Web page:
Senior Sarah Rhyne grew up in the same house for the first 18 years of her life. When she arrived at UNC, she found herself in a more diverse population. But nothing expanded her world view quite like studying abroad in the Netherlands this past spring.
Rhyne’s global experience is one of many at UNC that personifies a recent Open Doors ranking. The University was ranked 17th among U.S. schools in study abroad in Open Doors’ 2018 Report. Measured by total study abroad participation, UNC was also ranked 17th last year.
Jason Kinnear, the interim associate dean of study abroad and international exchanges, said the ranking demonstrates UNC’s commitment to sending students to study abroad.
“Study abroad is talked about a lot, so our goal at this office is to tap into that and to really push things forward and create more opportunities for students,” Kinnear said.
Rhyne, who is from Matthews, N.C., said studying in the Netherlands made her strongly consider job options in social work or psychology outside of the United States and gave her a more open-minded worldview.
“I’m living and learning and experiencing everything with people from all over the world,” Rhyne said. “I wasn’t with a lot of other Americans, so I think everything I find myself doing now I think twice on. Is what I’m doing super American, or is that typical of the rest of the world? I’m just constantly comparing I guess but in a good way.”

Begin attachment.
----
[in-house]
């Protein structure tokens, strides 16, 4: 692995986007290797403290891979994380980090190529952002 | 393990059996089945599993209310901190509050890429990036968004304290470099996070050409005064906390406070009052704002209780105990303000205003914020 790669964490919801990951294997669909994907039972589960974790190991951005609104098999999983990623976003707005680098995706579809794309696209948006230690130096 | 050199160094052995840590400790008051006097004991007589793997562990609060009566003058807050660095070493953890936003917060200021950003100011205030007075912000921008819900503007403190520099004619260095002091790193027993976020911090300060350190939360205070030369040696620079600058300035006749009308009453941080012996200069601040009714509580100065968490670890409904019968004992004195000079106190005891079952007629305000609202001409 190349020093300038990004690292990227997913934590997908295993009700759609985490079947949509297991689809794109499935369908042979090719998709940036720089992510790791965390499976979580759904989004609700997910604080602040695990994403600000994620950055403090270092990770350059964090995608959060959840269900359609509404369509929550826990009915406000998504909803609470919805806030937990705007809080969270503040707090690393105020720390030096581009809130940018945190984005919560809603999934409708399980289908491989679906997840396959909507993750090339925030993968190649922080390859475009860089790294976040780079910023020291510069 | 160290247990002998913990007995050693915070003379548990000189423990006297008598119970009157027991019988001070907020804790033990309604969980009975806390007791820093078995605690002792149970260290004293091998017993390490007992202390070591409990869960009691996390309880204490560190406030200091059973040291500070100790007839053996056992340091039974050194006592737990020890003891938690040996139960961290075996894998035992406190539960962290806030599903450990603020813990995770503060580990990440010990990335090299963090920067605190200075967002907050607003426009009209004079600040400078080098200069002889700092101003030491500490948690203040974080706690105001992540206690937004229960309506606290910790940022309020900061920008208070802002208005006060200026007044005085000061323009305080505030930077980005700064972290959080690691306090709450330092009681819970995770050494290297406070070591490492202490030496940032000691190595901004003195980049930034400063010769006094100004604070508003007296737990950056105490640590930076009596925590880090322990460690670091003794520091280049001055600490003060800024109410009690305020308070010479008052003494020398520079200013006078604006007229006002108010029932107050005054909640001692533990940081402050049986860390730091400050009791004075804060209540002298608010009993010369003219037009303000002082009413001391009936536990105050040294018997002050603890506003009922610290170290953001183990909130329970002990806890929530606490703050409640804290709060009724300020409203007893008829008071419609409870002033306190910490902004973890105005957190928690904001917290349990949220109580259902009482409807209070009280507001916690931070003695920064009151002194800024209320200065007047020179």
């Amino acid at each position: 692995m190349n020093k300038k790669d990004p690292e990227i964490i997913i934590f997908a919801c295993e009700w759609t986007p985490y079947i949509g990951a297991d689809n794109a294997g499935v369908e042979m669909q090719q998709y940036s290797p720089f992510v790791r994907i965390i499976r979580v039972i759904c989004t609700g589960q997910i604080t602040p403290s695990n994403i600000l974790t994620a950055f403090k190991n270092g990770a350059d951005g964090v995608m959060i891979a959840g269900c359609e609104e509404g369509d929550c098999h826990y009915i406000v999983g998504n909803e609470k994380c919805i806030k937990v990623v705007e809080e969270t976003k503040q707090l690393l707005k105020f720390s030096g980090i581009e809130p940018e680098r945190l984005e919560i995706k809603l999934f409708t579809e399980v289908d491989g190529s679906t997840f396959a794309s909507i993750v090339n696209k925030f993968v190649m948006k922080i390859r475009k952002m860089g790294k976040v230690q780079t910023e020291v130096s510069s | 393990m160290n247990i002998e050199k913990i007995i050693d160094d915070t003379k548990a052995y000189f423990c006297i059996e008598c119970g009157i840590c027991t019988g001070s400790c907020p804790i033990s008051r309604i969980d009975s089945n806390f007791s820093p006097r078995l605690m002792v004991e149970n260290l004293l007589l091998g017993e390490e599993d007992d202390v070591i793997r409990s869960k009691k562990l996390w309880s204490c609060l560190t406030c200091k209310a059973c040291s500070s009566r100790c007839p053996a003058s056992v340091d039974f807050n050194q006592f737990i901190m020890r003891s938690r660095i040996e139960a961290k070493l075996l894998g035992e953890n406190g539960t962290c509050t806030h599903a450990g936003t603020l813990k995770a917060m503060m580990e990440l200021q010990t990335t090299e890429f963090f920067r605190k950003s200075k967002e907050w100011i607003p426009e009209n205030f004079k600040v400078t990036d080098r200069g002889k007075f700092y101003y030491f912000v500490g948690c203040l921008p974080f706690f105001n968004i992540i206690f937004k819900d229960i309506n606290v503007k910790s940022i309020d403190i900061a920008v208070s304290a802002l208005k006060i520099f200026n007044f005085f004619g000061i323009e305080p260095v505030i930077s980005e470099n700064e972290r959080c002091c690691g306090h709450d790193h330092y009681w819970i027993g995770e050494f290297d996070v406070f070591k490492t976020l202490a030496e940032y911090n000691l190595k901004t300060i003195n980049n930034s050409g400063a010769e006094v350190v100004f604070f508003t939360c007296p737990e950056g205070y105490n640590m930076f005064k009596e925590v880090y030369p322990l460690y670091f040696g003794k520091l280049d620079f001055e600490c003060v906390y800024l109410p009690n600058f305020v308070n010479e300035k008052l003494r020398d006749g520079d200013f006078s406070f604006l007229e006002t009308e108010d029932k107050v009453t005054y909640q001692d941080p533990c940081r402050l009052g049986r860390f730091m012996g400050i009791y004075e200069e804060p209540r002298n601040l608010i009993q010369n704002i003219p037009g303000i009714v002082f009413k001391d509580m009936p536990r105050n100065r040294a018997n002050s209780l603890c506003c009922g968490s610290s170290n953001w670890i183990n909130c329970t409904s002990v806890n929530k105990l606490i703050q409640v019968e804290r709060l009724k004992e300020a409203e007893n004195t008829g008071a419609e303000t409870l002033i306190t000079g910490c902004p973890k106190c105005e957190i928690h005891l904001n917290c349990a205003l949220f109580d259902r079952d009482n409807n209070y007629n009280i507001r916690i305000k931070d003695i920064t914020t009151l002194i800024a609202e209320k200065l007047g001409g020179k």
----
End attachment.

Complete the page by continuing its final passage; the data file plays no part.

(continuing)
Rhyne’s decision to study abroad follows a national and University trend, according to the Open Doors Report. In the 2016-17 year, 2,244 UNC students studied abroad, an increase from the year before by around 100 students. Nationally, 332,727 students studied abroad with a 2.3 percent increase from the previous year, according to the Open Doors Report.
“It’s a great opportunity to explore the world, to gain a greater understanding about yourself and about how your academics fit on a global scale,” Kinnear said. “It gives you new opportunities to meet people, to explore new things, to explore your heritage possibly, to learn a new language and then also it’s something that employers are seeking after tremendously, so by studying abroad students are automatically setting themselves apart from 85 percent of other college students in the U.S. who don’t study abroad.”
For Lauren Sticklin, a sophomore who studied abroad this past summer in Ireland, the experience allowed her to gain confidence and make some of her favorite memories abroad with new friends. The only thing Sticklin thought UNC could improve on with studying abroad was the level of preparation the University provides students for their selected program.